Inside the student ballroom at the University of Houston on Tuesday evening, the voices of the angry were heard.
About 200 people, including Vice President for Student Affairs Richard Walker, current and former students, concerned activists, the presidents of both the Black Student Union & NAACP along with Student Government Association Senate members had decided that a town hall forum was the best way to air their grievances and offer solutions.
The meeting convened as embattled SGA Vice President Rohini Sethi stood at the mercy of the crowd, offering apologies that seemed to fall upon deaf ears.
Sethi’s July 7 Facebook post in the wake of the Dallas police shootings kickstarted a campus wide firestorm, drawing ire from numerous African-American led organizations such as Alpha Phi Alpha Inc, the school’s NAACP chapter and more. In the since-deleted post, Sethi wrote, “Forget #BlackLivesMatter, more like #AllLivesMatter.”
From there, a social media campaign in #RemoveRohini began, calling for her ouster from the SGA over the post. It picked up steam as a letter from the university’s Alpha Phi Alpha chapter published on July 13 championed her removal stating, “When SGA allows its members to spew out thoughts and ideas rooted in bigotry, this divides and alienates our diverse Tier 1 University.”
Rohini was contrite on Tuesday night during the four-hour marathon session, profusely apologizing and noting that she had learned the error of her ways. Students demanded her resignation, even impeachment from the SGA over her comments. Due to the SGA bylaws, Sethi cannot be removed from her position. The news was met with dismay from some inside the town hall, some of whom left flustered and frustrated.
A SGA Senate meeting to further discuss the matter is scheduled for Wednesday night. In addition to the people in the ballroom, a series of Periscope broadcasts of the town hall registered more than 1,200 viewers.
A non-scientific poll conducted on the website for the student newspaper The Daily Cougar found that 42 percent of voters didn’t want Sehti removed while acknowledging she shouldn’t have dismissed Black Lives Matter. Twenty-five percent of voters wanted her removed while 20 percent called her brave. Thirteen percent of respondents felt indifferent on the matter.
Student Body President Shane Smith, who served as primary moderator for the town hall understood the honesty of many of those in the crowd.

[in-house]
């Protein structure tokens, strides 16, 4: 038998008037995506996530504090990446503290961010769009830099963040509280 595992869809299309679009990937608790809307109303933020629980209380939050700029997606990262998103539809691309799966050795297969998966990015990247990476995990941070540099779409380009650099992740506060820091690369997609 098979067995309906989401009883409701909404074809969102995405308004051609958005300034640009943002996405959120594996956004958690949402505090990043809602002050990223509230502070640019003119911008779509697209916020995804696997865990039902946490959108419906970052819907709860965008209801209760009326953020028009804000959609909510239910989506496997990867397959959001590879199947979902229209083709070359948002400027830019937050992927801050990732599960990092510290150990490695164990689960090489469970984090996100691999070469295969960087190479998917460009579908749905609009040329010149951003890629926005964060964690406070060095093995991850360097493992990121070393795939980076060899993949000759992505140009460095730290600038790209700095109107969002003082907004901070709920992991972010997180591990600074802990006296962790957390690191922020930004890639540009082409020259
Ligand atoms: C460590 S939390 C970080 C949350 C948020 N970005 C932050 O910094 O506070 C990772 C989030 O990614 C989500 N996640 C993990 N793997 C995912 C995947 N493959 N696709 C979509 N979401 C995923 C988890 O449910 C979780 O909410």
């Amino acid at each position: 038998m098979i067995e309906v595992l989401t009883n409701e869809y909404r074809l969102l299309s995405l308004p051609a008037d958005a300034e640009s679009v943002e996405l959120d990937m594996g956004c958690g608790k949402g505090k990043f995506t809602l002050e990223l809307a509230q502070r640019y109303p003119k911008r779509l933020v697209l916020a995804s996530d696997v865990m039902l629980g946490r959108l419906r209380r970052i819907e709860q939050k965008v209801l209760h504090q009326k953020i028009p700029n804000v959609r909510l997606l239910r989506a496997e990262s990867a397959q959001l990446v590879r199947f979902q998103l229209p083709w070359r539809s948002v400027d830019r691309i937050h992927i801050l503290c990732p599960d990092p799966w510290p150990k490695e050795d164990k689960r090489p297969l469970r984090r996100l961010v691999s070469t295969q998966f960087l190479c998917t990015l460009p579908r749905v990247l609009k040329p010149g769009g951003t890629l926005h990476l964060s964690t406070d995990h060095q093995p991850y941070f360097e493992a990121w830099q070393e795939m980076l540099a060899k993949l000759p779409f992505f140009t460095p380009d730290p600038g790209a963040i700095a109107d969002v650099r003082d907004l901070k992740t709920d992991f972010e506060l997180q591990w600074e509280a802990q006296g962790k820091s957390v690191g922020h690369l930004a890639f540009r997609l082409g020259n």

“I don't think that people were volatile, I think they were frustrated and wanted to voice concerns,” he said. “I felt like people were specific with their complaints and explained their frustration clearly in a way that was constructive. There’s a lot of work to do and the goal of learning about some of the problems that our student body faces was accomplished.”
Smith assured that the SGA would participate in mandatory diversity and inclusion training while also holding internal and external events to address awareness.
Many audience members such as UH graduate, charter member of the Collegiate 100 and former SGA senator Jessie Smith voiced concerns about community involvement across campus.
“One thing that I felt frustrated for so many years; we get all in a room and be angry when somebody talks about our race,” Smith said. “Have we done anything outside of that to step up to the plate? Have you gotten to actually do something as opposed to get down for a party or social cause?”
He continued, “If [Rohini] never said what she said, would we be in this room right now? Removing her isn’t a solution.”
The town hall moved into two separate panels discussing the lack of diversity in UH faculty hiring and absence of community and SGA involvement in the hiring process.
Attendees also talked about annoyance with UH’s consistent promotion of diversity and organizations constantly dealing with systematic discrimination in regards to security. Accountability remained the main call for many, from the top on down.
Last November, members of select organizations such as the NAACP, the Black Student Union and Delta Sigma Theta met with UH President Renu Khator to air campus-related grievances in the wake of Concerned Student 1950 at the University of Missouri. To students who attended the meeting, the grievances went heard but not adhered to, and the meeting was nothing more than a photo op for Khator.
“I felt we were silenced. They gave us an hour to just talk and we had an agenda,” UH’s NAACP president, Wesley Okereke, said of the November meeting. “We didn’t get a chance to go through it. At that meeting, it felt like nothing was being done. I’m fairly pleased at what happened with tonight. With our panels, we got to discuss ways so that this doesn’t happen again. The people who stayed actually know what we need to do.”
“We're moving on from #RemoveRohini. We have a new direction that we’re taking. Hopefully, we can make things for the better.”